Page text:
Sutherland Helps Secure …

Salt Lake City, UT – The Sutherland Institute, Utah’s conservative think tank, in a coalition with nineteen organizations fighting for the parental rights of home educators, has helped secure a landmark court victory for California home educators.



On August 8, 2008, the California Second District Court of Appeals reversed its previous opinion of February 28, 2008, that had erroneously announced that home education was illegal and constitutionally unprotected in California.  As of August 8, 2008, California home educators are once again protected from wholesale criminal prosecution, fines, involuntary counseling, and termination of parental rights.


Daniel E. Witte, lead attorney for Sutherland’s effort, noted the new opinion took the same positions advocated in Sutherland’s amicus curiae brief.  “The Court is no longer asserting that ‘the educational program of the State of California…was not designed to accommodate the personal [or religious] ideas of any individual in the field of education.'”  In addition, Witte noted, “the Court opted for judicial restraint and deferred to the policy determinations expressed in favor of home education by the California Legislature, Attorney General, and Governor.”


The Court also conceded that “[i]f home schools are not permitted in California unless…[by a credentialed tutor], this [construction of the statutory scheme] raises difficult constitutional questions” that would be best avoided by a plausible contrary statutory interpretation.  Moreover, the Court indicated, parental interests under the Parental Liberty Doctrine are to be weighed with the “strict scrutiny” test, under which state interference must be “narrowly tailored” to achieve a “compelling state interest.”  Witte observed, “From Sutherland’s perspective, this new opinion is excellent.”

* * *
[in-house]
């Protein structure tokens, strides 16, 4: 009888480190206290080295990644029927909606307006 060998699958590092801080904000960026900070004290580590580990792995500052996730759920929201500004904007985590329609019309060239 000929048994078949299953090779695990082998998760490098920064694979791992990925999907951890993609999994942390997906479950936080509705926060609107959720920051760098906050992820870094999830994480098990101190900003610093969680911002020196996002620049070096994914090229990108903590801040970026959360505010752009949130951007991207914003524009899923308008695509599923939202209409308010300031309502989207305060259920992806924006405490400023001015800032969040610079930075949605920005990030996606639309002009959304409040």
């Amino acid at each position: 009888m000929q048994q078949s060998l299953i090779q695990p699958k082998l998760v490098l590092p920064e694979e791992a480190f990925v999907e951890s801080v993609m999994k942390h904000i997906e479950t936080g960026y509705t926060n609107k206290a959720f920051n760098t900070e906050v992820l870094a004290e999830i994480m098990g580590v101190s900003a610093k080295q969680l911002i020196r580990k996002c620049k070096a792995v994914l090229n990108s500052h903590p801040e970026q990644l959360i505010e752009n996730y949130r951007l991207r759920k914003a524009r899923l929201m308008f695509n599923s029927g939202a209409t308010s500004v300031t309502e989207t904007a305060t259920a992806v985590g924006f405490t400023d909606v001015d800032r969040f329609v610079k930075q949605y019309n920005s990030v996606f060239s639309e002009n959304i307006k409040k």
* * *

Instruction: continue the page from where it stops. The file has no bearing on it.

The Court’s August 8, 2008 opinion is found at  Sutherland’s amicus brief can be found at  The brief’s appendix includes the Daniel Witte and Paul T. Mero law review article, “Removing Classrooms from the Battlefield: Liberty, Paternalism, and the Redemptive Promise of Educational Choice,” 2008 BYU Law Review 377, that can be found at and